Career Women And ADHD: Does It Help Or Hinder Them?

“All human evil comes from a single cause, man’s inability to sit still in a room.”

Blaise Pascal, a French mathematician, physicist, inventor, writer and Catholic philosopher said this. Considering he died in 1662 he probably hadn’t heard the term Attention Deficit Disorder or Attention Deficit Hyperactivity Disorder, but he obviously had some strong opinions on people who can’t sit still.

Though we mostly think of ADD and ADHD only being prevalent in young children, it is actually a disease that adults face too. According to one Harvard study, roughly 4.4% of adults have ADHD — and about 40% of those people are women. “Girls with ADHD remain an enigma–often overlooked, misunderstood and hotly debated,” said Ellen Littman, one of the first psychologists and researchers to focus on gender differences in ADHD and to advocate for a re examination of how the disorder is defined. Girls who have been overlooked for ADHD or ADD or misdiagnosed often carry it into adulthood.

Some of the daily demands that can be affected by ADHD and ADD include tedious and repetitive tasks, trouble with planning and organization. Procrastination is common as well as impulsivity and the tendency to interrupt others. All of those are things that could negatively impact a job.

But some women we talked to said their ADD made them better at their jobs just not in very traditional and typical ways. As David Neelman, CEO and Founder of JetBlue, has said, “If someone told me you could be normal or you could continue to have your ADD, I would take ADD,” says Neeleman, who foregoes medication to manage the condition. “I’m afraid of taking drugs once, blowing a circuit, and then being like the rest of you.”

One woman, who chose to remain anonymous, that works with a notable non-profit said:

“It has definitely helped me in my career in a lot of ways because I see things differently and work at a different speed than most people. On the other hand I do have to work a little bit harder at conveying my ideas clearly. I can come off as confusing but because I was diagnosed when I was younger, I have gotten very used to doing that. The fact that I get to do a lot of field work is also really good for me because I am on the ground really seeing things which helps my thought process.”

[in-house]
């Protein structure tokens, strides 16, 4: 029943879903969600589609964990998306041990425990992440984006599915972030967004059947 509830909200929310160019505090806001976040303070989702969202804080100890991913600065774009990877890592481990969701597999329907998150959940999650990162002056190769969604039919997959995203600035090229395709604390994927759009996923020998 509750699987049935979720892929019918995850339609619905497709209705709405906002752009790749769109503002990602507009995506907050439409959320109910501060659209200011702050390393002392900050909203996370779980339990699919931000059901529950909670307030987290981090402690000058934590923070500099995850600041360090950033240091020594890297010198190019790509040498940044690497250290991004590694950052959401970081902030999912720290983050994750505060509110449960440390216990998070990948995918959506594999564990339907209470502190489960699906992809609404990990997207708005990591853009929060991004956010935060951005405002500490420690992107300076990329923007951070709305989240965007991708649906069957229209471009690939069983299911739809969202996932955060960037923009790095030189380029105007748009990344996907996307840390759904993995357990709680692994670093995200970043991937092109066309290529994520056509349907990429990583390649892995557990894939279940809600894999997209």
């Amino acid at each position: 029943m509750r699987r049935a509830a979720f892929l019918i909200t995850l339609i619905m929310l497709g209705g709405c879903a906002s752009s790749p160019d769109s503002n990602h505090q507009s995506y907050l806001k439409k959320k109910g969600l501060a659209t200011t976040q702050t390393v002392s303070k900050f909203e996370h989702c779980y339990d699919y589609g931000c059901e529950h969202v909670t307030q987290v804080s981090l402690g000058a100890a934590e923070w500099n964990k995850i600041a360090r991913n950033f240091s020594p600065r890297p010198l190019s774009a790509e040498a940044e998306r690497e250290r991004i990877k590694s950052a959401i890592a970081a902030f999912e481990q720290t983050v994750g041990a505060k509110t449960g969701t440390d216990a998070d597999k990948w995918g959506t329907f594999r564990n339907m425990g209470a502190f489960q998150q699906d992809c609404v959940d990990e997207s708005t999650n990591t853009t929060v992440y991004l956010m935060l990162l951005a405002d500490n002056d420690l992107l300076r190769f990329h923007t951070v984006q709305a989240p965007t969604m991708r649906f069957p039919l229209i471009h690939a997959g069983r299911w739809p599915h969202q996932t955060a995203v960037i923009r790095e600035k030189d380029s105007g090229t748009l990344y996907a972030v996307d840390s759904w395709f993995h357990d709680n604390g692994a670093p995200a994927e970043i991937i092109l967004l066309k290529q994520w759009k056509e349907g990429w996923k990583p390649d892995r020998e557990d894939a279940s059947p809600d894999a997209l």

Jennifer Bement, a Public Relations Specialist for Southeastern Guide Dogs, said:

“I have found ways of dealing with the symptoms that allows me to be far more productive than I normally would, such as being sufficiently caffeinated, listening to music or dividing my tasks into smaller pieces so that I can move back and forth between them. I embrace my ADD!”

Bement added that her tendency to listen in on other people’s conversation, which is normally a big distraction,  actually ended up being a great career plus as she got the story she heard placed in U.S. News and World Report.

But what about the stigma these women face when a co-worker or a manager finds out they have ADD? Children with ADD/ADHD are often shunned by other kids in school and this type of stigmatization also follows people with ADD/ADHD into the workforce. “Many people with adult ADHD don’t reveal their problem at work out of fear that their employers will think of them as damaged. It’s as though they’re living in the closet,” said Dr. Blythe Grossberg, author of Making ADD Work. “And so, they can’t get the help they need to make big contributions.”

One female lawyer with ADHD, who chose to remain anonymous said:

“I definitely do experience some not resentment but maybe disbelief from co-workers that think this is a child’s disease you are supposed to grow out of. I do get some eye rolling when I take my medication or make reference to it. But at the end of the day I know that I am doing a good job and that is because I am doing what I need to do to deal with this.”

Though people do like to joke that are society conditions people to have ADD and ADHD with our constant influx of stimuli, it is a legitimate thing that working women are dealing with everyday. It does present challenges but it seems that if this women get the help they need either through medication and/or therapy to help manage structureor even just learn to work with their condition, they can excel.

“My learning disability gave me certain advantages, because I was able to live in the moment and capitalize on the opportunities I spotted,” said Paul Orfalea, founder of Kinko’s. “With ADD, you’re curious. Your eyes believe what they see. Your ears believe what others say. I learned to trust my eyes. I can’t write a letter and I can’t fix a machine. My biggest advantage is that I don’t get bogged down in the details, because of my ADD. ”

Photo: DarkOne/Shutterstock.com

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